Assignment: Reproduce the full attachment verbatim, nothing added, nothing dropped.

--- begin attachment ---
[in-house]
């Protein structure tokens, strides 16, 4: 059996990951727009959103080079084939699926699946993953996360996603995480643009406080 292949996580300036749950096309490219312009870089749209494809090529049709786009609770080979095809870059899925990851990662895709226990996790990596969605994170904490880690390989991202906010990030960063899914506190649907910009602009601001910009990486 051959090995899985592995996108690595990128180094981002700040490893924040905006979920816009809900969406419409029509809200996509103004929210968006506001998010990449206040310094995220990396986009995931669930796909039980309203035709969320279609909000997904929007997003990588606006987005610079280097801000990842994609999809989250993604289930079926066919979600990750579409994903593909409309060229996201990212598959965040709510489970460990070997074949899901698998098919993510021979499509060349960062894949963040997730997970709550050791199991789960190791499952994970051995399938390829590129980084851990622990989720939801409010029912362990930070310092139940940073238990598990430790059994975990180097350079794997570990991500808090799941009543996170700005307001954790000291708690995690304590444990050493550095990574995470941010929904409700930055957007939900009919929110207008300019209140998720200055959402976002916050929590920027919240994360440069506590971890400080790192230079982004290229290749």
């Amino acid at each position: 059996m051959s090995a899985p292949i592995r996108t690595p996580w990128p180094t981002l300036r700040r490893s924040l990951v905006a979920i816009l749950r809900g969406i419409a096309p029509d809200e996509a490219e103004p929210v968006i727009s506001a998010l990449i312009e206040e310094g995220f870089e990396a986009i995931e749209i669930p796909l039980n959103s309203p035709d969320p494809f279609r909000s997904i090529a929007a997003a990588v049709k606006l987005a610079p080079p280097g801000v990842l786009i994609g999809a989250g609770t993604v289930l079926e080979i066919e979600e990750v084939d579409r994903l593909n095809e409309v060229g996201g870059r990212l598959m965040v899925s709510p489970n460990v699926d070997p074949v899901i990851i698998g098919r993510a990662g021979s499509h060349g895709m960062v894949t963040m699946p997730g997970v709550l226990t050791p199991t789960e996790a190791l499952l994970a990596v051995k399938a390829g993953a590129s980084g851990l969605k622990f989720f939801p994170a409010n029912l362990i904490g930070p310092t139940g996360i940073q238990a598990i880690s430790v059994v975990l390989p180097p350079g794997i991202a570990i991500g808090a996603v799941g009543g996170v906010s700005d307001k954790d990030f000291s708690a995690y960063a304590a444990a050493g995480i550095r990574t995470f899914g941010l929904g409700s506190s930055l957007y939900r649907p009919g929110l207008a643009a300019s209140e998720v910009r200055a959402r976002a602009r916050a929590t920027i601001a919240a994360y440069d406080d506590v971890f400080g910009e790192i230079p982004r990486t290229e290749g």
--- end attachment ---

[in-house]
């Protein structure tokens, strides 16, 4: 059996990951727009959103080079084939699926699946993953996360996603995480643009406080 292949996580300036749950096309490219312009870089749209494809090529049709786009609770080979095809870059899925990851990662895709226990996790990596969605994170904490880690390989991202906010990030960063899914506190649907910009602009601001910009990486 051959090995899985592995996108690595990128180094981002700040490893924040905006979920816009809900969406419409029509809200996509103004929210968006506001998010990449206040310094995220990396986009995931669930796909039980309203035709969320279609909000997904929007997003990588606006987005610079280097801000990842994609999809989250993604289930079926066919979600990750579409994903593909409309060229996201990212598959965040709510489970460990070997074949899901698998098919993510021979499509060349960062894949963040997730997970709550050791199991789960190791499952994970051995399938390829590129980084851990622990989720939801409010029912362990930070310092139940940073238990598990430790059994975990180097350079794997570990991500808090799941009543996170700005307001954790000291708690995690304590444990050493550095990574995470941010929904409700930055957007939900009919929110207008300019209140998720200055959402976002916050929590920027919240994360440069506590971890400080790192230079982004290229290749």
């Amino acid at each position: 059996m051959s090995a899985p292949i592995r996108t690595p996580w990128p180094t981002l300036r700040r490893s924040l990951v905006a979920i816009l749950r809900g969406i419409a096309p029509d809200e996509a490219e103004p929210v968006i727009s506001a998010l990449i312009e206040e310094g995220f870089e990396a986009i995931e749209i669930p796909l039980n959103s309203p035709d969320p494809f279609r909000s997904i090529a929007a997003a990588v049709k606006l987005a610079p080079p280097g801000v990842l786009i994609g999809a989250g609770t993604v289930l079926e080979i066919e979600e990750v084939d579409r994903l593909n095809e409309v060229g996201g870059r990212l598959m965040v899925s709510p489970n460990v699926d070997p074949v899901i990851i698998g098919r993510a990662g021979s499509h060349g895709m960062v894949t963040m699946p997730g997970v709550l226990t050791p199991t789960e996790a190791l499952l994970a990596v051995k399938a390829g993953a590129s980084g851990l969605k622990f989720f939801p994170a409010n029912l362990i904490g930070p310092t139940g996360i940073q238990a598990i880690s430790v059994v975990l390989p180097p350079g794997i991202a570990i991500g808090a996603v799941g009543g996170v906010s700005d307001k954790d990030f000291s708690a995690y960063a304590a444990a050493g995480i550095r990574t995470f899914g941010l929904g409700s506190s930055l957007y939900r649907p009919g929110l207008a643009a300019s209140e998720v910009r200055a959402r976002a602009r916050a929590t920027i601001a919240a994360y440069d406080d506590v971890f400080g910009e790192i230079p982004r990486t290229e290749g």